One in four people given a prescription for benzodiazepine sedatives will become addicted to the drugs, according to new research by the University of Michigan.
Long-term use can increase the risk of cognitive impairment and memory loss.
The new study, published in JAMA Internal Medicine, looked at benzodiazepine use by low-income older adults. The researchers say their findings point to a strong need for better education of healthcare providers, and the public, about the risks associated with these drugs.
Of the 576 adults who received their first benzodiazepine prescription between 2008 and 2016, 152 still had a current or recent prescription a year later.
Those whose initial prescriptions were written for the largest amounts were also more likely to become long-term benzodiazepine users. For just every 10 additional days of medication prescribed, a patient’s risk of long-term use nearly doubled over the next year.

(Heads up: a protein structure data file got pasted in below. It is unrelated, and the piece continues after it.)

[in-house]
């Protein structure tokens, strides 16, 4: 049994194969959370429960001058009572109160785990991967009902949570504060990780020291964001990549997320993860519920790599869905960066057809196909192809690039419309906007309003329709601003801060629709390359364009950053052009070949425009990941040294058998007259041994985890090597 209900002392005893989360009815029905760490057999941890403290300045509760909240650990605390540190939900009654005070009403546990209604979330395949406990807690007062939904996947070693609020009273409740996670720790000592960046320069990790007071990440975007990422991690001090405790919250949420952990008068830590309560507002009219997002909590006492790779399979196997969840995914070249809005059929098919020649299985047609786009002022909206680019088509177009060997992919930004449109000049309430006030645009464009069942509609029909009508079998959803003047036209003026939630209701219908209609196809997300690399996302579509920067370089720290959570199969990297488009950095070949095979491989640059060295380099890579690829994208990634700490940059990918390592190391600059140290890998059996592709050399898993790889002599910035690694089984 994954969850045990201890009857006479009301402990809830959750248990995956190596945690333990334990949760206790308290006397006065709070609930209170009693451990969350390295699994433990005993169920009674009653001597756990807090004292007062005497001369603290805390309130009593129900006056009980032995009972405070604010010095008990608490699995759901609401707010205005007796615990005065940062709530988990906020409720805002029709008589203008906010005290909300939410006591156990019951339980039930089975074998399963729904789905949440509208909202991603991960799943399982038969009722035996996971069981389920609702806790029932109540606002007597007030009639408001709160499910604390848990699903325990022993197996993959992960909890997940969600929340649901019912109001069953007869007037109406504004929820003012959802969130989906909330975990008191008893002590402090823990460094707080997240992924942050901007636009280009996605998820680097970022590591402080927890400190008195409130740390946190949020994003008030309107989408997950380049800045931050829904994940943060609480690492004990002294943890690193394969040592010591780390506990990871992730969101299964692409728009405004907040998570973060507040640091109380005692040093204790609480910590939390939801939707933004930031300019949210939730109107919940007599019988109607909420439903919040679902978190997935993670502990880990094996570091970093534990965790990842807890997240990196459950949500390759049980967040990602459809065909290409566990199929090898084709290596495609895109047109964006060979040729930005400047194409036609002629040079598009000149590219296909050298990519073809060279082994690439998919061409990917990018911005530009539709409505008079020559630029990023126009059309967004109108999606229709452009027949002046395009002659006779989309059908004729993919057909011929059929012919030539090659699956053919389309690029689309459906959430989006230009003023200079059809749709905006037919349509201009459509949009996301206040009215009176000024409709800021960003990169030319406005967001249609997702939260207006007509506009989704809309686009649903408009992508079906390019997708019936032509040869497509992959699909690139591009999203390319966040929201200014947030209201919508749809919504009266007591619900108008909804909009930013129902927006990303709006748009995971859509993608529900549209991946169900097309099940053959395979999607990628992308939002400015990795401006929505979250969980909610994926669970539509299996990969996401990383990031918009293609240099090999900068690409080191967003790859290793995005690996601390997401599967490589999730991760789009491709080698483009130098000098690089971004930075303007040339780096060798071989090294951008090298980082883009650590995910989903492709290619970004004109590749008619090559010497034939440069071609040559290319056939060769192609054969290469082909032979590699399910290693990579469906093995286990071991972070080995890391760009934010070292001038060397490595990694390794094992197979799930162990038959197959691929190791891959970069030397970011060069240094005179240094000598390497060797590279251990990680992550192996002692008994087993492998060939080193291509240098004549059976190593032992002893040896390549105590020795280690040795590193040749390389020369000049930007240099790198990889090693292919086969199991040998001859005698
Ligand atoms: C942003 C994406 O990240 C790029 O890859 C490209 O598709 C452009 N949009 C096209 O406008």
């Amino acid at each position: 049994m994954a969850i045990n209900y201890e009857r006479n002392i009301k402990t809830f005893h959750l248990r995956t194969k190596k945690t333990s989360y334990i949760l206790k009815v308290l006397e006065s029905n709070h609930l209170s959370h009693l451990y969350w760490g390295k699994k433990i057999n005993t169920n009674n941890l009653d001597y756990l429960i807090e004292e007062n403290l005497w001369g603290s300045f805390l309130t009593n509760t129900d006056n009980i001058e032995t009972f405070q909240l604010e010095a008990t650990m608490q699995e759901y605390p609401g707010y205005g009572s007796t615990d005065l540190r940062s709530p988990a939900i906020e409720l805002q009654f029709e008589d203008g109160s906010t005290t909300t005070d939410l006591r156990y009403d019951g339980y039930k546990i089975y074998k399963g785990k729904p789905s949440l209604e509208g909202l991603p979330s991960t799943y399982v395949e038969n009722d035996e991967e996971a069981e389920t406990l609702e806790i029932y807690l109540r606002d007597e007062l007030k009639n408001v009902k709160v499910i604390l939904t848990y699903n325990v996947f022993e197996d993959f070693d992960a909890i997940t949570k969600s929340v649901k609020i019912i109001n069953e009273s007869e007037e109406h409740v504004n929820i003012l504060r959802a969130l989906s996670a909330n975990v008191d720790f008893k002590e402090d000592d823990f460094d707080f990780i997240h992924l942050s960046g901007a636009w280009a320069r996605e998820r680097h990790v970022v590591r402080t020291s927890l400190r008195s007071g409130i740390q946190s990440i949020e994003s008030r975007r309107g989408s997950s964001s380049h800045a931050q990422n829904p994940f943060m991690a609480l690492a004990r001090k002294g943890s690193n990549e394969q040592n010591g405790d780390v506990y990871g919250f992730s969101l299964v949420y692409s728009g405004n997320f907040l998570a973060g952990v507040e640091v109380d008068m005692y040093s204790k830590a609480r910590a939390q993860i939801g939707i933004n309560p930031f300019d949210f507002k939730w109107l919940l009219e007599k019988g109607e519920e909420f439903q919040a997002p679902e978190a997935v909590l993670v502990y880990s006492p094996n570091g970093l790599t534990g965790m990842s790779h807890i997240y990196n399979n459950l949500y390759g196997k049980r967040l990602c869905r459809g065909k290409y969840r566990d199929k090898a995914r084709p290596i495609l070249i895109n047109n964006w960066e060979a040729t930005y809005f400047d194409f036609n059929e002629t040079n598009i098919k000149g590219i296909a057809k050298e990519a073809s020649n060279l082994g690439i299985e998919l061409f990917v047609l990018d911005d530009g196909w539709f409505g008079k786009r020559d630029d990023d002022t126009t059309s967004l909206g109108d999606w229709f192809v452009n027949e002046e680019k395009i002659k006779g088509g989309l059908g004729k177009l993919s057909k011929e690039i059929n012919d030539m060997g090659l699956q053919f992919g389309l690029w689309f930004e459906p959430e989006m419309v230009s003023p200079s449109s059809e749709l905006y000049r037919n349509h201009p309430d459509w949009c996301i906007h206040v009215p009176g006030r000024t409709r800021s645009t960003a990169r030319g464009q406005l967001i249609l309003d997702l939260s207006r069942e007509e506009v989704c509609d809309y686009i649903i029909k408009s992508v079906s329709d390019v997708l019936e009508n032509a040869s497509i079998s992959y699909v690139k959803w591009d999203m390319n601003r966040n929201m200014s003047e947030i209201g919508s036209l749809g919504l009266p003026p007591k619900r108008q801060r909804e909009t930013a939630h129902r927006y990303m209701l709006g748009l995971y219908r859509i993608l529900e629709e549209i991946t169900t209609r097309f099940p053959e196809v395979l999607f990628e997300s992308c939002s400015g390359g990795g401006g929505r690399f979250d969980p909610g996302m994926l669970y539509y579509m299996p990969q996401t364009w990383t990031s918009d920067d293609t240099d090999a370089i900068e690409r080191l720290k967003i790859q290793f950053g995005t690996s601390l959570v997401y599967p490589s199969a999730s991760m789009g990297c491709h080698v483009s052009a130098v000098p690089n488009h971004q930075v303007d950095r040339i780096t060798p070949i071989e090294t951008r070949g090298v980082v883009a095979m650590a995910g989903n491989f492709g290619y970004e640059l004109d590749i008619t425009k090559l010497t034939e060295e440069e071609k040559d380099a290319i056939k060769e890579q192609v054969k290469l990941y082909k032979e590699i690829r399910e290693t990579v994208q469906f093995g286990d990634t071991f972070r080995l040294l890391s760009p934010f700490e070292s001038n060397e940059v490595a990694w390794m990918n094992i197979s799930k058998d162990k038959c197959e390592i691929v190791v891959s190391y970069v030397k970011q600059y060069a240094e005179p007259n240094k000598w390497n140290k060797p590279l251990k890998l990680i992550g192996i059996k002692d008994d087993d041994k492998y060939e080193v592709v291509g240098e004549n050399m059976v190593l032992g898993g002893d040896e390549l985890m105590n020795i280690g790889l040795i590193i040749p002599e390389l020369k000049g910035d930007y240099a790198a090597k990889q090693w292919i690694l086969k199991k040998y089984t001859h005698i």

Lauren Gerlach, the study’s lead author, said: ‘This shows that we need to help providers start with the end in mind when prescribing a benzodiazepine, by beginning with a short-duration prescription and engage patients in discussions of when to reevaluate their symptoms and begin tapering the patient off. We also need to educate providers about effective non-pharmaceutical treatment alternatives, such as cognitive behavioral therapy, for these patients.’
Long-term users were more likely to say they had sleep problems, despite the fact that benzodiazepines are not recommended for long-term use as sleep aids and may even worsen sleep the longer they are used.